If the ransomware executable is available, its hash or the binary itself can be uploaded to a site like VirusTotal to determine what it is. We recommend searching for the hash first, in case the attack came from targeted malware.

Rebuild from Scratch

If a decryption program is not available and the ransom will not or cannot be paid, then the only other choice is to rebuild systems from scratch. Depending on the system that was compromised, starting over may be the best decision. For example, if the compromised system was a workstation with few files on it, then rebuilding it from scratch is probably the best solution. If the compromised system was an organization’s only Exchange server, then paying the ransom may have to be considered.

Paying the Ransom

Whenever ransomware is involved, the decision on whether or not to pay the ransom will eventually have to be made. TrustedSec does not advocate paying the ransom in any situation, as this reinforces the criminal business model behind ransomware.

However, we understand that sometimes organizations do not have a choice. Sometimes backups are not available and the only way to recover data is by paying the ransom. If this decision is made, there are a few things that should be kept in mind:

  • These are criminals. There is no guarantee that paying the ransom will result in the decryption program or key.
  • If the decryption program is given, there are likely to be files that are still not decrypted. In incidents TrustedSec has worked where clients have paid the ransom, they often get back most but not all of their files. Hopefully, the files that are not decrypted are not the ones needed by the organization.

Organizations need to have the pay-or-no-pay discussion with executives now, before a ransomware incident affects the organization, as they will be the ones who have to stand behind this decision. Executives need to understand the vulnerability associated with paying the ransom, and if there is a possibility a ransom would be paid, some aspects need to be set up prior to an incident. These include:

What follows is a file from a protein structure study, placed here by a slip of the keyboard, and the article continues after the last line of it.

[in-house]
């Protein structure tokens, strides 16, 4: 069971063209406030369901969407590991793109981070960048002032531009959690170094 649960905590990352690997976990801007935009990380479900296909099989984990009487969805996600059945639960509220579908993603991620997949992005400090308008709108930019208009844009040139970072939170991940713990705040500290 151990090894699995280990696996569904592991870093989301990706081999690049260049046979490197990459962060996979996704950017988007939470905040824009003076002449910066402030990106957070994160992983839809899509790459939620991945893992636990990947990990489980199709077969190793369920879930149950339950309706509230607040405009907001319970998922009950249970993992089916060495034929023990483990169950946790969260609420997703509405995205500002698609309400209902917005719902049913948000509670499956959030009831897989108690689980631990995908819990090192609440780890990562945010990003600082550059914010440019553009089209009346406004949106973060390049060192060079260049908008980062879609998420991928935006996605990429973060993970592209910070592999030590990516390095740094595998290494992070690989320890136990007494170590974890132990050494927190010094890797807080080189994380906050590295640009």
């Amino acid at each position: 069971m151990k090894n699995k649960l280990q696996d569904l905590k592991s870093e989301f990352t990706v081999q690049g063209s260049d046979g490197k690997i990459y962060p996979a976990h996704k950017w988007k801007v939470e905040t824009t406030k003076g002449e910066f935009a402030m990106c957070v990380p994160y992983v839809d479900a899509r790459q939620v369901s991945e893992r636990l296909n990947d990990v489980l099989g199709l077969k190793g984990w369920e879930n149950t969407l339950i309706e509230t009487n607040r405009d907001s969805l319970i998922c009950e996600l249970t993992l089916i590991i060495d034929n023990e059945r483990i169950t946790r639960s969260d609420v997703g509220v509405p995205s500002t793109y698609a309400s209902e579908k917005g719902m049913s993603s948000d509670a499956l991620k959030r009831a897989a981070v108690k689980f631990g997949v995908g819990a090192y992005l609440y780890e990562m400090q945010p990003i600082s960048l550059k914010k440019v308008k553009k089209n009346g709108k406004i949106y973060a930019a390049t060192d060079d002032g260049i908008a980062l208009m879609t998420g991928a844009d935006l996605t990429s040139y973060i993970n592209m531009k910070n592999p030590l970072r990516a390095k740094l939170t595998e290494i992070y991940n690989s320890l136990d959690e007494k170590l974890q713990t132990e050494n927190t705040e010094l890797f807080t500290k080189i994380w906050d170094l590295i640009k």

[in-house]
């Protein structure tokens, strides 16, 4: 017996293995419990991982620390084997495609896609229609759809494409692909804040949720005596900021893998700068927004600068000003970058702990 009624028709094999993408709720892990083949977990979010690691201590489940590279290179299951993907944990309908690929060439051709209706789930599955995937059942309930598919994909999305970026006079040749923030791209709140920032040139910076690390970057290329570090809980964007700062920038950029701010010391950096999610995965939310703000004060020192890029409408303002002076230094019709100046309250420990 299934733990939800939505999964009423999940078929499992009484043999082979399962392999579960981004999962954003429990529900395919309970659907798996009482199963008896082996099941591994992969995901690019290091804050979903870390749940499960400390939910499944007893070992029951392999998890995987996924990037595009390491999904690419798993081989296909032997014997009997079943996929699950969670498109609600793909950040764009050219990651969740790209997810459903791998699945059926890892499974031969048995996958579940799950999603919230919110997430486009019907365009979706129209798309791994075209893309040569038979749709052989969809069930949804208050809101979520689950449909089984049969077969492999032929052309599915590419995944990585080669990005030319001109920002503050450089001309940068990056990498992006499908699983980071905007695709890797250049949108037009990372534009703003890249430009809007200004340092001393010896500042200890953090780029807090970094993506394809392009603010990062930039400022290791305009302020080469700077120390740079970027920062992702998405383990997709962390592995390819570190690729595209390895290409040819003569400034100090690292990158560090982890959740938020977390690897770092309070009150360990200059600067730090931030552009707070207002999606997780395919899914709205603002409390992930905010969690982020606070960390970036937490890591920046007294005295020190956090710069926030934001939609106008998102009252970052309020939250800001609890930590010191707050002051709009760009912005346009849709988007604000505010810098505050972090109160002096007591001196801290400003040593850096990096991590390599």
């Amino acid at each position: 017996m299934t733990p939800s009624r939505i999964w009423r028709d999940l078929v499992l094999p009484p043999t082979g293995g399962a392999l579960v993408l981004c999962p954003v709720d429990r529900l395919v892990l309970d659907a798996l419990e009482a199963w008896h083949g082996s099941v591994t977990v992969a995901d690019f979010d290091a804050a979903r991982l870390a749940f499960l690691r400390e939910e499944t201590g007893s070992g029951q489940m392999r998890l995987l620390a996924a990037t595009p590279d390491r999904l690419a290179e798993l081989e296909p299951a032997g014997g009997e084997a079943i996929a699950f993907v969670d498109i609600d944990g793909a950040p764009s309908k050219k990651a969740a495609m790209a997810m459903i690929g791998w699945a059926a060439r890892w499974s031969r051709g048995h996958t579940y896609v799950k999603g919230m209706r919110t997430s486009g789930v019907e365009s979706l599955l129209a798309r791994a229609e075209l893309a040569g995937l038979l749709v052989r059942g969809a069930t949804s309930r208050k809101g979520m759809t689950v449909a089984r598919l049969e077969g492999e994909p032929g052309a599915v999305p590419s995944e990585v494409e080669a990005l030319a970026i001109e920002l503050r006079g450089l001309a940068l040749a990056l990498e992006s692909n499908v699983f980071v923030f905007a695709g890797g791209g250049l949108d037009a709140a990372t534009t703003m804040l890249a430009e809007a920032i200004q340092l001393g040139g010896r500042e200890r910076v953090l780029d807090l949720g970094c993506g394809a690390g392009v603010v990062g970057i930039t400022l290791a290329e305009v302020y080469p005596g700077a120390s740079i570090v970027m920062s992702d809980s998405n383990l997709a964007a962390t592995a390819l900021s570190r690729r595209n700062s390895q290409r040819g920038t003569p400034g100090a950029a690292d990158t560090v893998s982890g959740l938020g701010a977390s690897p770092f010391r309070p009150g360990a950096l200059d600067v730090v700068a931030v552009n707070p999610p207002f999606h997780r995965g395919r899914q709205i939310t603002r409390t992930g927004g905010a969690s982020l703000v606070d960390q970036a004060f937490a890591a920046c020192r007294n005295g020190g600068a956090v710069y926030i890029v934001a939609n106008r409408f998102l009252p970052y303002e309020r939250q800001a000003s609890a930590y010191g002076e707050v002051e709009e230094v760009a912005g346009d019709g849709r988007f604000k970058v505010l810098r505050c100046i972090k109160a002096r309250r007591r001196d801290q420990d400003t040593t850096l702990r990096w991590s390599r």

• The procedure for procuring Bitcoin
  • Who will pay it—the organization or a third party?
  • The criteria surrounding whether or not a ransom will be paid
  • Determining if there are any legal or regulatory repercussions from paying

Again, remember that paying the ransom is no guarantee that files will be returned.


Ransomware is here to stay. Almost every week, there is a new news story where another organization has been compromised with ransomware. The ransoms are being paid, so attackers know this is a profitable business for them. However, there are ways to protect an organization from ransomware and the first step is by understanding the threat. The goal of this series has been to provide that knowledge by defining what ransomware is, how it works, how it can be defended against, and how those attacked can respond to it. We hope this knowledge can be used to gain a better security stance and prevent the need to think about paying a ransom.

Missed Part One or Two? Go back and read them now! "Incident Response Ransomware Series: Part 1" and "Incident Response Ransomware Series: Part 2"